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Pop Culture Roundup: This WeekRoundup
tags: pop culture roundup
The folder is, at first glance, unremarkable: gray, archival, tied with a small, neat ecru ribbon. Jotted in pencil is a notation: “Collection GOERING, inventaire des peintures.” Inside is a ledger, brittle with age but well preserved, its handwritten notations spanning two-hundred-odd pages and eleven years. The first is from April 1933: a listing for a Venus painted in oil on wood by Jacopo de’ Barbari, purchased in Rome for twelve thousand lira, displayed in a private office of Carinhall, the hunting estate outside Berlin belonging to the Nazi second in command, Reichsmarschall Hermann Göring. One thousand three hundred and seventy-five paintings follow this Venus, all of them carefully recorded: date of receipt, title of painting, painter, description, collection of origin, and destination. Tintoretto, Renoir, Rubens, Monet, Corot, van Gogh, Botticelli, a large group of Cranach; it goes on. After 1940, the pace of acquisition becomes frantic, obsessive, and the names of the European masters are often matched in provenance with names of some of the greatest art-collecting families and dealers of the early twentieth century: Goudstikker, Rothschild, Rosenberg, Wildenstein. It all stops abruptly in the spring of 1944.
Hermann Göring’s personal art log is a twisted treasure map, a guide to looting and pillaging and gift-giving among the Nazi brass, and a tracking mechanism for the Nazi occupation of Europe.
A series of incredible images show how quickly the world can change.
In photographer Patrick Strijards' "Old vs. New" collection, he combines images of Germany during World War II with photos of the present day. The photographs artfully contrast the broad sweeps of Nazi propaganda and the devastation of the war in Berlin with the vibrancy of the city today.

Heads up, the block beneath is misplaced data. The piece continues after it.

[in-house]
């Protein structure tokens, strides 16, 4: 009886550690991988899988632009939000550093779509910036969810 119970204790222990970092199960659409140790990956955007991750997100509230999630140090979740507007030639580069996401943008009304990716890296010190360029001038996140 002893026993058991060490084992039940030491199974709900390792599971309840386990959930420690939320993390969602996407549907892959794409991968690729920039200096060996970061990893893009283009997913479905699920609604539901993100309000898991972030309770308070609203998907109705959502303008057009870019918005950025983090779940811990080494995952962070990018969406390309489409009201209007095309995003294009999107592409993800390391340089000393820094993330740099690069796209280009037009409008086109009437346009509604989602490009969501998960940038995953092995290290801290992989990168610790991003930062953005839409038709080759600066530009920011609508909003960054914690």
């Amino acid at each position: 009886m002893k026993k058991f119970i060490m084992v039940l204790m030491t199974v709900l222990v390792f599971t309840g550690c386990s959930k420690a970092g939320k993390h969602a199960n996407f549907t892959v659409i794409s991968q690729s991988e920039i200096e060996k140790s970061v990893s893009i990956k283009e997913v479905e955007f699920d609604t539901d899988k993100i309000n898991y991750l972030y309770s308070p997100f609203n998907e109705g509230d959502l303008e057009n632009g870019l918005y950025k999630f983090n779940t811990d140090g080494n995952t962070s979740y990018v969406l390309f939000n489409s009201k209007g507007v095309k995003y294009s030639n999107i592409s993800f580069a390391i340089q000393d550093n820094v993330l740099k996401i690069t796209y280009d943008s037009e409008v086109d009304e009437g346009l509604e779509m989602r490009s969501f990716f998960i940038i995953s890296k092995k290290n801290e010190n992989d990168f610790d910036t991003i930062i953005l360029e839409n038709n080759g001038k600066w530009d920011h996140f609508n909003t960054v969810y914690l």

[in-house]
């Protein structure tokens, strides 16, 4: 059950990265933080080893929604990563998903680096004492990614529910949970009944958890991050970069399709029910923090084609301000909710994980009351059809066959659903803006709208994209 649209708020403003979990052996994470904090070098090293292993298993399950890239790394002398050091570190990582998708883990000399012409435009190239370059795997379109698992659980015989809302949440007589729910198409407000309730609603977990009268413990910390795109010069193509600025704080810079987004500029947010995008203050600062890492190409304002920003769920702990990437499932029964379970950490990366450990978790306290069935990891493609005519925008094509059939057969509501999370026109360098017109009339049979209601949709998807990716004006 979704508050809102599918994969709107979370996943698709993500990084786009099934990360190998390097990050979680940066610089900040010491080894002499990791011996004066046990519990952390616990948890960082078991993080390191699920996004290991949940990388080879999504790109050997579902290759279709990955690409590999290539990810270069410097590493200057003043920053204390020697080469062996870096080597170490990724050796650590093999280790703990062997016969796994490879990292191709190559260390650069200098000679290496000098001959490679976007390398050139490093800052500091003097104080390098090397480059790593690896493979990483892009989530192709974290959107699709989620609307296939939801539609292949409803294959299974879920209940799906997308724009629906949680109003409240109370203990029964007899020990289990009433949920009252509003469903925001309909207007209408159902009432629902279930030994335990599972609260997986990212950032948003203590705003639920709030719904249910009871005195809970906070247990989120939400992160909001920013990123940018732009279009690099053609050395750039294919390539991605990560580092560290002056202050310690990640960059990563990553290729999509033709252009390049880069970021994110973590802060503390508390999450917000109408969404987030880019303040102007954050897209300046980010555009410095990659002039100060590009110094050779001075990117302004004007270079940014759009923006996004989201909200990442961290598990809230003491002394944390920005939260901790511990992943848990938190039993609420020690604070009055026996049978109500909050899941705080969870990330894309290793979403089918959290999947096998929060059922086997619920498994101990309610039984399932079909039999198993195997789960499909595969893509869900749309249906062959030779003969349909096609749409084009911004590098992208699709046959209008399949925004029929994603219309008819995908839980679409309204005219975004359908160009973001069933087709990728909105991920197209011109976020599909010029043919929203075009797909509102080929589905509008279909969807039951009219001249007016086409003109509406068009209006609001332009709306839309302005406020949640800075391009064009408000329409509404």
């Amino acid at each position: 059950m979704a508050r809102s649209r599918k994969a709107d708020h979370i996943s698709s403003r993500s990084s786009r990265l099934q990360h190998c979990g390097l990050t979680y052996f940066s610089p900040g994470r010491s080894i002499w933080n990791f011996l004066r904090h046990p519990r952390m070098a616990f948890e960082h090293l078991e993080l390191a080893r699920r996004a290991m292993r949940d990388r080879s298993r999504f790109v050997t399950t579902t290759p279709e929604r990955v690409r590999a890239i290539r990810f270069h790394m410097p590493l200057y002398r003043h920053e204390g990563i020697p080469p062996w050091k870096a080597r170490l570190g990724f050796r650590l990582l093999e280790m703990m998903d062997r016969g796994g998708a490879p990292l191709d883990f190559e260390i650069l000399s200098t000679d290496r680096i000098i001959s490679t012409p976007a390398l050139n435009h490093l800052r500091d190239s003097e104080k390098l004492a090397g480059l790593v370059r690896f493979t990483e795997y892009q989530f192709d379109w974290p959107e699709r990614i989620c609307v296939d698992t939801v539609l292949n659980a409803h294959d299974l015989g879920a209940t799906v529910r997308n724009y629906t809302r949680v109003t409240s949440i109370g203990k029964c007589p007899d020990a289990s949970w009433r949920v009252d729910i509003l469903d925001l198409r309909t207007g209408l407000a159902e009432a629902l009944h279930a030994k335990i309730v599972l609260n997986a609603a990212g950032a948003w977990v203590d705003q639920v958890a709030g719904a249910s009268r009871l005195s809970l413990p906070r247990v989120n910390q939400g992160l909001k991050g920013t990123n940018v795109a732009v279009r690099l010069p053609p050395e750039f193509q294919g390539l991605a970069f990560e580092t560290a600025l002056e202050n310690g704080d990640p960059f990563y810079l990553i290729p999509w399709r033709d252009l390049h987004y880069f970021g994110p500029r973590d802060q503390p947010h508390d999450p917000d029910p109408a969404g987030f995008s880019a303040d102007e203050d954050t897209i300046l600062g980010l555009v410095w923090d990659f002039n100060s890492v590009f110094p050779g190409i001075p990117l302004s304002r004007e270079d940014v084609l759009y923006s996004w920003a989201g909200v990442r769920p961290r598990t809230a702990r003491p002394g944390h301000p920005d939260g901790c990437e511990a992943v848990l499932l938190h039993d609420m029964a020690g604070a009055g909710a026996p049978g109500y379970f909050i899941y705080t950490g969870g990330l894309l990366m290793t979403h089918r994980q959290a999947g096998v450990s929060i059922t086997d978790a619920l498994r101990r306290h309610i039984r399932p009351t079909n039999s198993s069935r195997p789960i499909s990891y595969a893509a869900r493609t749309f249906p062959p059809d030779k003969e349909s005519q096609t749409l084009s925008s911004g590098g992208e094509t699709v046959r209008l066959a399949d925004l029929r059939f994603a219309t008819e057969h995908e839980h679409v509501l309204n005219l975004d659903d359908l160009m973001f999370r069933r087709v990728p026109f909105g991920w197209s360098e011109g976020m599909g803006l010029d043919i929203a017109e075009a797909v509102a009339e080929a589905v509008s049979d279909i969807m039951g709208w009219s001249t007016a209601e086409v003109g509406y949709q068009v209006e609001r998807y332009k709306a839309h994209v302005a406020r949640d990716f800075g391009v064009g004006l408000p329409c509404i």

Perhaps Toronto native Stephan James looks vaguely familiar because of his role as John Lewis in Selma. As the star of Race, the first feature film on Jesse Owens, James is sure to become a lot more recognizable. The Root caught up with James—whose young career also includes credits for The Book of Negroes, The Gabby Douglas Story, the CW series, L.A. Complex,and Degrassi: The Next Generation—to talk about his breakthrough leading role. James portrays Owens in a film that deals with the track and field star’s grand moment at the 1936 Olympics in Berlin, where he won four gold medals. James spoke on Race’s original star John Boyega, what drew him to the role of Owens, what it was like playing John Lewis and what moviegoers should get from Race.
An extended dream sequence in a 1992 episode of “A Different World” features Dwayne Wayne (Kadeem Hardison) playing a male version of Hillary Clinton, named “Hilliard Blinton.
For voters who’ve been around for a few decades, this election season has often been an agonizing time-loop back to the nineteen-nineties, to old debates, to long-dormant controversies, especially when it comes to Hillary Clinton. If you’re seeking perspective, I have an offbeat suggestion: go to Hulu, then watch one of the most indelible episodes of “A Different World”: “The Little Mister,” from 1992. It’s a message in a bottle, a piece of forgotten pop culture that suggests, as Mark Twain once put it, that history may not repeat itself, but it rhymes.